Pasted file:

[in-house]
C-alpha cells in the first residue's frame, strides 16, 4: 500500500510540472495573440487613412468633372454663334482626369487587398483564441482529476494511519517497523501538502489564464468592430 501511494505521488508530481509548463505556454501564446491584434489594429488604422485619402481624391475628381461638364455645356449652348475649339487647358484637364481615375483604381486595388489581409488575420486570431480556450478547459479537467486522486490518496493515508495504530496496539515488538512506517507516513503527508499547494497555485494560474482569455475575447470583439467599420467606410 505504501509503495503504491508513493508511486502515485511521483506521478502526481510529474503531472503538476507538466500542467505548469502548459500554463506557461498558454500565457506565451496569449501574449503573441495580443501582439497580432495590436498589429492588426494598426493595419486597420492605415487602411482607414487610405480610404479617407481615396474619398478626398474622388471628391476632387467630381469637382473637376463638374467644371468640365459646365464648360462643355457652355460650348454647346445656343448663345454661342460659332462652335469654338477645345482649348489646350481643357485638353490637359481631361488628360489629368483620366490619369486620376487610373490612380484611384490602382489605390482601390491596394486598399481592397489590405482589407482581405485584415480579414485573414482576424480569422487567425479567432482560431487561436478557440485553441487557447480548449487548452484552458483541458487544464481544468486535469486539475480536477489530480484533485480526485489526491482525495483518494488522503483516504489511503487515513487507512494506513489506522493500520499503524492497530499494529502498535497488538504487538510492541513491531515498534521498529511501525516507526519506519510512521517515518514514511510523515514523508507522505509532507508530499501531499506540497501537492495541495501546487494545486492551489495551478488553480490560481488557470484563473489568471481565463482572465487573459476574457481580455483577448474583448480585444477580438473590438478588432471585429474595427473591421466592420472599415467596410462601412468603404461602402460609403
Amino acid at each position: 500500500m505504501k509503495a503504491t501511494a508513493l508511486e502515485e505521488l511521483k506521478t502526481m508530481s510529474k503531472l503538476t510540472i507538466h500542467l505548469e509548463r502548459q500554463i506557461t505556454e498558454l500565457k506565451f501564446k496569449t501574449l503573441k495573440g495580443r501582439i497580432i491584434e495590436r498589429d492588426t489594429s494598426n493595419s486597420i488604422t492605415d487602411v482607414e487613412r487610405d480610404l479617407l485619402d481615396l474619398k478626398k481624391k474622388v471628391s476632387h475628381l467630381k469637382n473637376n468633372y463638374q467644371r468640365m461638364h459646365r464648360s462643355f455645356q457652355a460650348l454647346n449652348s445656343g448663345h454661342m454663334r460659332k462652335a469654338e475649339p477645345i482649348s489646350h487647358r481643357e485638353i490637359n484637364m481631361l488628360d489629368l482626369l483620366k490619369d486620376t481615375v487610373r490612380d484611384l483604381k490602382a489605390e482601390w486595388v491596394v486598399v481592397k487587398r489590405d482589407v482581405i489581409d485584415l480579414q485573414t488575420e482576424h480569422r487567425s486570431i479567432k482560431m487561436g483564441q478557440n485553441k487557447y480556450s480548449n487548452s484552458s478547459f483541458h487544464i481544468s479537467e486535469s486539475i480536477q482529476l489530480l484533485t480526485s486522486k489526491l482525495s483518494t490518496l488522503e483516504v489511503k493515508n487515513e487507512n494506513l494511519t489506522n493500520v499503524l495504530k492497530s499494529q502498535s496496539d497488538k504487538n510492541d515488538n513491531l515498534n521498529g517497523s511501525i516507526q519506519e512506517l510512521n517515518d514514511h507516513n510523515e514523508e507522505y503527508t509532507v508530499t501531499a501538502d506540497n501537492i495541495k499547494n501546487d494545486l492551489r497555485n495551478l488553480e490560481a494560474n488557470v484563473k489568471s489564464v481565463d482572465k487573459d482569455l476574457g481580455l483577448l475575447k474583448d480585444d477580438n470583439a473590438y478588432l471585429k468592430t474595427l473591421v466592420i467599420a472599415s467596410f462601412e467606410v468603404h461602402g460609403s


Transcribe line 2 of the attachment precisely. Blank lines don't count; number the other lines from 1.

C-alpha cells in the first residue's frame, strides 16, 4: 500500500510540472495573440487613412468633372454663334482626369487587398483564441482529476494511519517497523501538502489564464468592430 501511494505521488508530481509548463505556454501564446491584434489594429488604422485619402481624391475628381461638364455645356449652348475649339487647358484637364481615375483604381486595388489581409488575420486570431480556450478547459479537467486522486490518496493515508495504530496496539515488538512506517507516513503527508499547494497555485494560474482569455475575447470583439467599420467606410 505504501509503495503504491508513493508511486502515485511521483506521478502526481510529474503531472503538476507538466500542467505548469502548459500554463506557461498558454500565457506565451496569449501574449503573441495580443501582439497580432495590436498589429492588426494598426493595419486597420492605415487602411482607414487610405480610404479617407481615396474619398478626398474622388471628391476632387467630381469637382473637376463638374467644371468640365459646365464648360462643355457652355460650348454647346445656343448663345454661342460659332462652335469654338477645345482649348489646350481643357485638353490637359481631361488628360489629368483620366490619369486620376487610373490612380484611384490602382489605390482601390491596394486598399481592397489590405482589407482581405485584415480579414485573414482576424480569422487567425479567432482560431487561436478557440485553441487557447480548449487548452484552458483541458487544464481544468486535469486539475480536477489530480484533485480526485489526491482525495483518494488522503483516504489511503487515513487507512494506513489506522493500520499503524492497530499494529502498535497488538504487538510492541513491531515498534521498529511501525516507526519506519510512521517515518514514511510523515514523508507522505509532507508530499501531499506540497501537492495541495501546487494545486492551489495551478488553480490560481488557470484563473489568471481565463482572465487573459476574457481580455483577448474583448480585444477580438473590438478588432471585429474595427473591421466592420472599415467596410462601412468603404461602402460609403